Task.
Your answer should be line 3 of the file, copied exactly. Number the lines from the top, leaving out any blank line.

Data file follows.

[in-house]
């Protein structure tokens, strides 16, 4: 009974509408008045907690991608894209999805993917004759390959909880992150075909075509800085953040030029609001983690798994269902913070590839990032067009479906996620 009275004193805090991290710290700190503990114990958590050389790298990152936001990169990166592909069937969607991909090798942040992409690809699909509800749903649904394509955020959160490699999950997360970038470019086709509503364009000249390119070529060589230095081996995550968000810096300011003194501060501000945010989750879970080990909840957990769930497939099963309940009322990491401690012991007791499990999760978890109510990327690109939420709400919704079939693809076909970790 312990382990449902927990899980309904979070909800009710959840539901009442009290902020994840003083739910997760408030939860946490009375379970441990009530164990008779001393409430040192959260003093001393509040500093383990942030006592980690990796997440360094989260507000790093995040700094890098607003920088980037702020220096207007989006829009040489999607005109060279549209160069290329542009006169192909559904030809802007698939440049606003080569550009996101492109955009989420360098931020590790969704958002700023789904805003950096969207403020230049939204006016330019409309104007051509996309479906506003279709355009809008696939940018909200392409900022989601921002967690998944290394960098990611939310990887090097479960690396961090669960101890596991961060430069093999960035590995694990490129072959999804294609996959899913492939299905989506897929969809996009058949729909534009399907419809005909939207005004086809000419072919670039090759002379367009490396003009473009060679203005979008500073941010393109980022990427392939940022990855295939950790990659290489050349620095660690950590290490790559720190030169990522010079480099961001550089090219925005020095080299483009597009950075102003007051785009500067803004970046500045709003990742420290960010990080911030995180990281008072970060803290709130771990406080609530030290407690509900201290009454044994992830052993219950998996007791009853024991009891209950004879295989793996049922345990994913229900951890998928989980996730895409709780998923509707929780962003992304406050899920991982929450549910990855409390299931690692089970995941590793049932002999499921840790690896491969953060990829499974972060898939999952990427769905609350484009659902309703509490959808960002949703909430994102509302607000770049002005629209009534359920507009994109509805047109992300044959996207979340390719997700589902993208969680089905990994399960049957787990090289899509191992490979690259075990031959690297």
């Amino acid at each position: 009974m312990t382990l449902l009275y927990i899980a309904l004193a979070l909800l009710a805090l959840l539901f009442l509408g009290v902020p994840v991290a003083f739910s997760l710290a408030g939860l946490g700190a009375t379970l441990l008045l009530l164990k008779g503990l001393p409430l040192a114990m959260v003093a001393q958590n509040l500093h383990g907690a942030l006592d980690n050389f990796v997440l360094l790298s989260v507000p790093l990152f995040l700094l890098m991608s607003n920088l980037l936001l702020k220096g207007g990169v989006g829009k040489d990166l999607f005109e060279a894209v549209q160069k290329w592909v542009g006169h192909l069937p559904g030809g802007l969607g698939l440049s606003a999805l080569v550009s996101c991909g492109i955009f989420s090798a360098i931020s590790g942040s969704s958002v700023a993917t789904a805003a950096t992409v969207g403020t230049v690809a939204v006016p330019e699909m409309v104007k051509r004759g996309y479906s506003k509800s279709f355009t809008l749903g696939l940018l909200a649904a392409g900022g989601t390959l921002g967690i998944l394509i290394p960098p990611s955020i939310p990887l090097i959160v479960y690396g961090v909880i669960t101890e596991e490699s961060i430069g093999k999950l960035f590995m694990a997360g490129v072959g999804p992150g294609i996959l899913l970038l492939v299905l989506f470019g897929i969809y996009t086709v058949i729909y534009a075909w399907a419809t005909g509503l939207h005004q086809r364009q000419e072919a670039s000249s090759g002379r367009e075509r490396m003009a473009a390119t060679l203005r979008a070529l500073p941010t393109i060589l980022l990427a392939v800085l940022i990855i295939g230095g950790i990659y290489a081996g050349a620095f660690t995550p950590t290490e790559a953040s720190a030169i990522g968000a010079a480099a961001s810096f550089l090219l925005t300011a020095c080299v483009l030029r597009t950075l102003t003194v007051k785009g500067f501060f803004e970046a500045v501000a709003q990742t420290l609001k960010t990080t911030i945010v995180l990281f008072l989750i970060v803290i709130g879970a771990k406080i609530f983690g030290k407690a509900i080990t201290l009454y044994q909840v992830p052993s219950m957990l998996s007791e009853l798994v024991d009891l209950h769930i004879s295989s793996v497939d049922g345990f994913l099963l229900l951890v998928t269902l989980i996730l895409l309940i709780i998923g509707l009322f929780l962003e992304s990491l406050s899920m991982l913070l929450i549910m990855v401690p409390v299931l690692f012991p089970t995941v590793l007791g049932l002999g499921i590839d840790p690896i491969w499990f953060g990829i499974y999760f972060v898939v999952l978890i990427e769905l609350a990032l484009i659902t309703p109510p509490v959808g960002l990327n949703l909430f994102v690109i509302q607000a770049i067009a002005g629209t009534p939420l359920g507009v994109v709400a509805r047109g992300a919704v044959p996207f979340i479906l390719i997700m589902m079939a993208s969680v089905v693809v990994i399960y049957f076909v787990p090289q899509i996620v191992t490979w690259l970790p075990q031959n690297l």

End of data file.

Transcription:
């Amino acid at each position: 009974m312990t382990l449902l009275y927990i899980a309904l004193a979070l909800l009710a805090l959840l539901f009442l509408g009290v902020p994840v991290a003083f739910s997760l710290a408030g939860l946490g700190a009375t379970l441990l008045l009530l164990k008779g503990l001393p409430l040192a114990m959260v003093a001393q958590n509040l500093h383990g907690a942030l006592d980690n050389f990796v997440l360094l790298s989260v507000p790093l990152f995040l700094l890098m991608s607003n920088l980037l936001l702020k220096g207007g990169v989006g829009k040489d990166l999607f005109e060279a894209v549209q160069k290329w592909v542009g006169h192909l069937p559904g030809g802007l969607g698939l440049s606003a999805l080569v550009s996101c991909g492109i955009f989420s090798a360098i931020s590790g942040s969704s958002v700023a993917t789904a805003a950096t992409v969207g403020t230049v690809a939204v006016p330019e699909m409309v104007k051509r004759g996309y479906s506003k509800s279709f355009t809008l749903g696939l940018l909200a649904a392409g900022g989601t390959l921002g967690i998944l394509i290394p960098p990611s955020i939310p990887l090097i959160v479960y690396g961090v909880i669960t101890e596991e490699s961060i430069g093999k999950l960035f590995m694990a997360g490129v072959g999804p992150g294609i996959l899913l970038l492939v299905l989506f470019g897929i969809y996009t086709v058949i729909y534009a075909w399907a419809t005909g509503l939207h005004q086809r364009q000419e072919a670039s000249s090759g002379r367009e075509r490396m003009a473009a390119t060679l203005r979008a070529l500073p941010t393109i060589l980022l990427a392939v800085l940022i990855i295939g230095g950790i990659y290489a081996g050349a620095f660690t995550p950590t290490e790559a953040s720190a030169i990522g968000a010079a480099a961001s810096f550089l090219l925005t300011a020095c080299v483009l030029r597009t950075l102003t003194v007051k785009g500067f501060f803004e970046a500045v501000a709003q990742t420290l609001k960010t990080t911030i945010v995180l990281f008072l989750i970060v803290i709130g879970a771990k406080i609530f983690g030290k407690a509900i080990t201290l009454y044994q909840v992830p052993s219950m957990l998996s007791e009853l798994v024991d009891l209950h769930i004879s295989s793996v497939d049922g345990f994913l099963l229900l951890v998928t269902l989980i996730l895409l309940i709780i998923g509707l009322f929780l962003e992304s990491l406050s899920m991982l913070l929450i549910m990855v401690p409390v299931l690692f012991p089970t995941v590793l007791g049932l002999g499921i590839d840790p690896i491969w499990f953060g990829i499974y999760f972060v898939v999952l978890i990427e769905l609350a990032l484009i659902t309703p109510p509490v959808g960002l990327n949703l909430f994102v690109i509302q607000a770049i067009a002005g629209t009534p939420l359920g507009v994109v709400a509805r047109g992300a919704v044959p996207f979340i479906l390719i997700m589902m079939a993208s969680v089905v693809v990994i399960y049957f076909v787990p090289q899509i996620v191992t490979w690259l970790p075990q031959n690297l």